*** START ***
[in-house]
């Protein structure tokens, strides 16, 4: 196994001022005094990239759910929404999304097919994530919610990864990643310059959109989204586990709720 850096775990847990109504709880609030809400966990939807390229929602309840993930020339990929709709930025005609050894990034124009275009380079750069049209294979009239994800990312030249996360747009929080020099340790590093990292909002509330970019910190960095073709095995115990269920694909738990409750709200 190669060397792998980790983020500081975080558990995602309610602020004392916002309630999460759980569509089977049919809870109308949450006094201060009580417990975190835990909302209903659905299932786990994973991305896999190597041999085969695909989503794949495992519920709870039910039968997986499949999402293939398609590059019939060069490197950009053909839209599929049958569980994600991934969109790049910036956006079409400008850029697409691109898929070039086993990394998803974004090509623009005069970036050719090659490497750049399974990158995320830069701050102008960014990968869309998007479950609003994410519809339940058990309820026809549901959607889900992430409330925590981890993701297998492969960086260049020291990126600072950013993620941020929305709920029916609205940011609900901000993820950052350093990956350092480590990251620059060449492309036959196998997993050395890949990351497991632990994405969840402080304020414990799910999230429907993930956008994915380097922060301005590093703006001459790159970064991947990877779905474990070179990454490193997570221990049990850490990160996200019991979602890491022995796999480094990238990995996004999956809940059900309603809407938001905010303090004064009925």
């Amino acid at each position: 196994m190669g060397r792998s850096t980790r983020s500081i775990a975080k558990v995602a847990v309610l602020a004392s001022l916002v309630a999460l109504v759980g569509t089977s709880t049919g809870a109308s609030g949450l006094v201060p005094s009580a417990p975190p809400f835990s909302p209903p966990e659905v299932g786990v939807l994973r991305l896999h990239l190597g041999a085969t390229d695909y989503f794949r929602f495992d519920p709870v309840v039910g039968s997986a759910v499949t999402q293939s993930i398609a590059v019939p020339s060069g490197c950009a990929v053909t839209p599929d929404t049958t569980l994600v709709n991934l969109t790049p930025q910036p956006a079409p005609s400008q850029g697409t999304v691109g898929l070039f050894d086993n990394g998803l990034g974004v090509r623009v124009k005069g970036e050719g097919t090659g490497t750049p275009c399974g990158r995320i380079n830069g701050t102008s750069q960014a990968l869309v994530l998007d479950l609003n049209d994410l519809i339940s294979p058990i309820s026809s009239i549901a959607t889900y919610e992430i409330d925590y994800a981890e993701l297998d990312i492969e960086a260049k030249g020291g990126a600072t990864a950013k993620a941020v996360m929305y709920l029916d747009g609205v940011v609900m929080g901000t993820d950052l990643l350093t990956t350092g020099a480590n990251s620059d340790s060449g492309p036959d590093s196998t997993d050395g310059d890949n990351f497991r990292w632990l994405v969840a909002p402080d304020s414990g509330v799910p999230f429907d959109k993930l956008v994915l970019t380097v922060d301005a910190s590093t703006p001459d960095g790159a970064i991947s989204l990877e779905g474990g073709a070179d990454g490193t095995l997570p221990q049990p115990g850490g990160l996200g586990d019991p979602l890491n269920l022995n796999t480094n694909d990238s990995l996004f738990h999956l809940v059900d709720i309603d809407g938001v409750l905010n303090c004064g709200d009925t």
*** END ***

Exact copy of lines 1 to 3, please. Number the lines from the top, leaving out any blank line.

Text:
[in-house]
């Protein structure tokens, strides 16, 4: 196994001022005094990239759910929404999304097919994530919610990864990643310059959109989204586990709720 850096775990847990109504709880609030809400966990939807390229929602309840993930020339990929709709930025005609050894990034124009275009380079750069049209294979009239994800990312030249996360747009929080020099340790590093990292909002509330970019910190960095073709095995115990269920694909738990409750709200 190669060397792998980790983020500081975080558990995602309610602020004392916002309630999460759980569509089977049919809870109308949450006094201060009580417990975190835990909302209903659905299932786990994973991305896999190597041999085969695909989503794949495992519920709870039910039968997986499949999402293939398609590059019939060069490197950009053909839209599929049958569980994600991934969109790049910036956006079409400008850029697409691109898929070039086993990394998803974004090509623009005069970036050719090659490497750049399974990158995320830069701050102008960014990968869309998007479950609003994410519809339940058990309820026809549901959607889900992430409330925590981890993701297998492969960086260049020291990126600072950013993620941020929305709920029916609205940011609900901000993820950052350093990956350092480590990251620059060449492309036959196998997993050395890949990351497991632990994405969840402080304020414990799910999230429907993930956008994915380097922060301005590093703006001459790159970064991947990877779905474990070179990454490193997570221990049990850490990160996200019991979602890491022995796999480094990238990995996004999956809940059900309603809407938001905010303090004064009925």
């Amino acid at each position: 196994m190669g060397r792998s850096t980790r983020s500081i775990a975080k558990v995602a847990v309610l602020a004392s001022l916002v309630a999460l109504v759980g569509t089977s709880t049919g809870a109308s609030g949450l006094v201060p005094s009580a417990p975190p809400f835990s909302p209903p966990e659905v299932g786990v939807l994973r991305l896999h990239l190597g041999a085969t390229d695909y989503f794949r929602f495992d519920p709870v309840v039910g039968s997986a759910v499949t999402q293939s993930i398609a590059v019939p020339s060069g490197c950009a990929v053909t839209p599929d929404t049958t569980l994600v709709n991934l969109t790049p930025q910036p956006a079409p005609s400008q850029g697409t999304v691109g898929l070039f050894d086993n990394g998803l990034g974004v090509r623009v124009k005069g970036e050719g097919t090659g490497t750049p275009c399974g990158r995320i380079n830069g701050t102008s750069q960014a990968l869309v994530l998007d479950l609003n049209d994410l519809i339940s294979p058990i309820s026809s009239i549901a959607t889900y919610e992430i409330d925590y994800a981890e993701l297998d990312i492969e960086a260049k030249g020291g990126a600072t990864a950013k993620a941020v996360m929305y709920l029916d747009g609205v940011v609900m929080g901000t993820d950052l990643l350093t990956t350092g020099a480590n990251s620059d340790s060449g492309p036959d590093s196998t997993d050395g310059d890949n990351f497991r990292w632990l994405v969840a909002p402080d304020s414990g509330v799910p999230f429907d959109k993930l956008v994915l970019t380097v922060d301005a910190s590093t703006p001459d960095g790159a970064i991947s989204l990877e779905g474990g073709a070179d990454g490193t095995l997570p221990q049990p115990g850490g990160l996200g586990d019991p979602l890491n269920l022995n796999t480094n694909d990238s990995l996004f738990h999956l809940v059900d709720i309603d809407g938001v409750l905010n303090c004064g709200d009925t």